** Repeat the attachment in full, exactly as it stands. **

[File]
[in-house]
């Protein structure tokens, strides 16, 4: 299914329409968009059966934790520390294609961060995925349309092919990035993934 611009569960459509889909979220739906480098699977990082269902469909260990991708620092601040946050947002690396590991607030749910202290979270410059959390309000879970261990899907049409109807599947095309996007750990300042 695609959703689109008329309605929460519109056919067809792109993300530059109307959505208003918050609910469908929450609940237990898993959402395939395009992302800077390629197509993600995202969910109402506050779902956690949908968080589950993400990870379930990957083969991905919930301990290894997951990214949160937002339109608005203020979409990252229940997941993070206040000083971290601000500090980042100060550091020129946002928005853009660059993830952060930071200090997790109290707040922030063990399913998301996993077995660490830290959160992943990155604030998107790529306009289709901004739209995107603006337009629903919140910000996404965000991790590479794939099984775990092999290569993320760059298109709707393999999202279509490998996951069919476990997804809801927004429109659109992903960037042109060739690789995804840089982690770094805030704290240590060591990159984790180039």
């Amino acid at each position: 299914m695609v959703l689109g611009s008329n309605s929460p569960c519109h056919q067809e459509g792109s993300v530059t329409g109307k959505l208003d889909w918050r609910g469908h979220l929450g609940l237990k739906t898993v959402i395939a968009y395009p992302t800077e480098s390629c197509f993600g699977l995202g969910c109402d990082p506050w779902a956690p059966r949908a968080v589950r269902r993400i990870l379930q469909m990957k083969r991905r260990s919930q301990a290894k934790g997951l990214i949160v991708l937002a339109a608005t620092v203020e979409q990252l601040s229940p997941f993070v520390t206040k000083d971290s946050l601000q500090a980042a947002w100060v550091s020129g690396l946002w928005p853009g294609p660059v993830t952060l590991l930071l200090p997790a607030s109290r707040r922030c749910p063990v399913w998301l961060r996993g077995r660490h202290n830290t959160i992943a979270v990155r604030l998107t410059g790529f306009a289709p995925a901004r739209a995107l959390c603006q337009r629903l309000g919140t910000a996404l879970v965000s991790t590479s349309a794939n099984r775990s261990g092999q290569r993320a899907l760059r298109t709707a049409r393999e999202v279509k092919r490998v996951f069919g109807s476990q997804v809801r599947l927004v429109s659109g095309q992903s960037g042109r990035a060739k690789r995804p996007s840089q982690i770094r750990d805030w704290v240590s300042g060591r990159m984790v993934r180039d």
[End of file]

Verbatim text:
[in-house]
């Protein structure tokens, strides 16, 4: 299914329409968009059966934790520390294609961060995925349309092919990035993934 611009569960459509889909979220739906480098699977990082269902469909260990991708620092601040946050947002690396590991607030749910202290979270410059959390309000879970261990899907049409109807599947095309996007750990300042 695609959703689109008329309605929460519109056919067809792109993300530059109307959505208003918050609910469908929450609940237990898993959402395939395009992302800077390629197509993600995202969910109402506050779902956690949908968080589950993400990870379930990957083969991905919930301990290894997951990214949160937002339109608005203020979409990252229940997941993070206040000083971290601000500090980042100060550091020129946002928005853009660059993830952060930071200090997790109290707040922030063990399913998301996993077995660490830290959160992943990155604030998107790529306009289709901004739209995107603006337009629903919140910000996404965000991790590479794939099984775990092999290569993320760059298109709707393999999202279509490998996951069919476990997804809801927004429109659109992903960037042109060739690789995804840089982690770094805030704290240590060591990159984790180039």
């Amino acid at each position: 299914m695609v959703l689109g611009s008329n309605s929460p569960c519109h056919q067809e459509g792109s993300v530059t329409g109307k959505l208003d889909w918050r609910g469908h979220l929450g609940l237990k739906t898993v959402i395939a968009y395009p992302t800077e480098s390629c197509f993600g699977l995202g969910c109402d990082p506050w779902a956690p059966r949908a968080v589950r269902r993400i990870l379930q469909m990957k083969r991905r260990s919930q301990a290894k934790g997951l990214i949160v991708l937002a339109a608005t620092v203020e979409q990252l601040s229940p997941f993070v520390t206040k000083d971290s946050l601000q500090a980042a947002w100060v550091s020129g690396l946002w928005p853009g294609p660059v993830t952060l590991l930071l200090p997790a607030s109290r707040r922030c749910p063990v399913w998301l961060r996993g077995r660490h202290n830290t959160i992943a979270v990155r604030l998107t410059g790529f306009a289709p995925a901004r739209a995107l959390c603006q337009r629903l309000g919140t910000a996404l879970v965000s991790t590479s349309a794939n099984r775990s261990g092999q290569r993320a899907l760059r298109t709707a049409r393999e999202v279509k092919r490998v996951f069919g109807s476990q997804v809801r599947l927004v429109s659109g095309q992903s960037g042109r990035a060739k690789r995804p996007s840089q982690i770094r750990d805030w704290v240590s300042g060591r990159m984790v993934r180039d």